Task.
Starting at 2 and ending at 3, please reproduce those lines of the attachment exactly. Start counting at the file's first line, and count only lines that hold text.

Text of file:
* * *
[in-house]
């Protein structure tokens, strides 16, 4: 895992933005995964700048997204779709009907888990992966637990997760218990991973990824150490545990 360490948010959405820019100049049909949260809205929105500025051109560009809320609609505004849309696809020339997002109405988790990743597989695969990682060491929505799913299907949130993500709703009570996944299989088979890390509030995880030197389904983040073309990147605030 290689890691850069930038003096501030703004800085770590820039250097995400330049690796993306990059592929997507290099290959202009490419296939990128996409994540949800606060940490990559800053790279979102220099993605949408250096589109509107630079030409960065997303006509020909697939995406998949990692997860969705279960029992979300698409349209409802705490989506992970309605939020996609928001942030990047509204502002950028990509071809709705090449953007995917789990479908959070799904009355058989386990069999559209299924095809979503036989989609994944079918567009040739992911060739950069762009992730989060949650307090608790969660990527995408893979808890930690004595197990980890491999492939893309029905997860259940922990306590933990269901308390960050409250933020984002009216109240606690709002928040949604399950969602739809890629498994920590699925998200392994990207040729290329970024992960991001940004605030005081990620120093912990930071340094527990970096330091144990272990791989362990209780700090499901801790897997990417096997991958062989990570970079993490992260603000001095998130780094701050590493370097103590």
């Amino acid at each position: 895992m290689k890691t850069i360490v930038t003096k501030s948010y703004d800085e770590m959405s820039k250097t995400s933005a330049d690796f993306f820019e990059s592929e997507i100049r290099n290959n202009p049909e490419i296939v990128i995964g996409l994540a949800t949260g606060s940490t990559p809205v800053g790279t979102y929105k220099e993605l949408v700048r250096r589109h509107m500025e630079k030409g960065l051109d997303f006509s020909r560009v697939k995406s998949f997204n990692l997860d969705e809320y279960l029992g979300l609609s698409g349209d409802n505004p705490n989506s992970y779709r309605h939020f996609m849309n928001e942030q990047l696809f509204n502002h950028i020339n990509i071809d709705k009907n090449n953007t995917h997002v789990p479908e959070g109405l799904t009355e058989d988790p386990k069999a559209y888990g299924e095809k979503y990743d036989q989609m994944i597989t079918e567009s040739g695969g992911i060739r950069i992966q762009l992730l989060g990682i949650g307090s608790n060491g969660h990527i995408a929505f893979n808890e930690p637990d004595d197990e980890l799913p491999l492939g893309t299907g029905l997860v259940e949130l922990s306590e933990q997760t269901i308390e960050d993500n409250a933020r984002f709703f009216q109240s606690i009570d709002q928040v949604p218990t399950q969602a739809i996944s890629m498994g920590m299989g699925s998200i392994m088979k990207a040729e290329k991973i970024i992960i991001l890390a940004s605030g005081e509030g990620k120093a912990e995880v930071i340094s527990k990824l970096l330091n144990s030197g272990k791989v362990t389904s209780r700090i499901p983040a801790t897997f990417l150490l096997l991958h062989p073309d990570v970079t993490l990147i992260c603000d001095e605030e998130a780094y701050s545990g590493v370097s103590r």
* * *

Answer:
């Protein structure tokens, strides 16, 4: 895992933005995964700048997204779709009907888990992966637990997760218990991973990824150490545990 360490948010959405820019100049049909949260809205929105500025051109560009809320609609505004849309696809020339997002109405988790990743597989695969990682060491929505799913299907949130993500709703009570996944299989088979890390509030995880030197389904983040073309990147605030 290689890691850069930038003096501030703004800085770590820039250097995400330049690796993306990059592929997507290099290959202009490419296939990128996409994540949800606060940490990559800053790279979102220099993605949408250096589109509107630079030409960065997303006509020909697939995406998949990692997860969705279960029992979300698409349209409802705490989506992970309605939020996609928001942030990047509204502002950028990509071809709705090449953007995917789990479908959070799904009355058989386990069999559209299924095809979503036989989609994944079918567009040739992911060739950069762009992730989060949650307090608790969660990527995408893979808890930690004595197990980890491999492939893309029905997860259940922990306590933990269901308390960050409250933020984002009216109240606690709002928040949604399950969602739809890629498994920590699925998200392994990207040729290329970024992960991001940004605030005081990620120093912990930071340094527990970096330091144990272990791989362990209780700090499901801790897997990417096997991958062989990570970079993490992260603000001095998130780094701050590493370097103590």
């Amino acid at each position: 895992m290689k890691t850069i360490v930038t003096k501030s948010y703004d800085e770590m959405s820039k250097t995400s933005a330049d690796f993306f820019e990059s592929e997507i100049r290099n290959n202009p049909e490419i296939v990128i995964g996409l994540a949800t949260g606060s940490t990559p809205v800053g790279t979102y929105k220099e993605l949408v700048r250096r589109h509107m500025e630079k030409g960065l051109d997303f006509s020909r560009v697939k995406s998949f997204n990692l997860d969705e809320y279960l029992g979300l609609s698409g349209d409802n505004p705490n989506s992970y779709r309605h939020f996609m849309n928001e942030q990047l696809f509204n502002h950028i020339n990509i071809d709705k009907n090449n953007t995917h997002v789990p479908e959070g109405l799904t009355e058989d988790p386990k069999a559209y888990g299924e095809k979503y990743d036989q989609m994944i597989t079918e567009s040739g695969g992911i060739r950069i992966q762009l992730l989060g990682i949650g307090s608790n060491g969660h990527i995408a929505f893979n808890e930690p637990d004595d197990e980890l799913p491999l492939g893309t299907g029905l997860v259940e949130l922990s306590e933990q997760t269901i308390e960050d993500n409250a933020r984002f709703f009216q109240s606690i009570d709002q928040v949604p218990t399950q969602a739809i996944s890629m498994g920590m299989g699925s998200i392994m088979k990207a040729e290329k991973i970024i992960i991001l890390a940004s605030g005081e509030g990620k120093a912990e995880v930071i340094s527990k990824l970096l330091n144990s030197g272990k791989v362990t389904s209780r700090i499901p983040a801790t897997f990417l150490l096997l991958h062989p073309d990570v970079t993490l990147i992260c603000d001095e605030e998130a780094y701050s545990g590493v370097s103590r």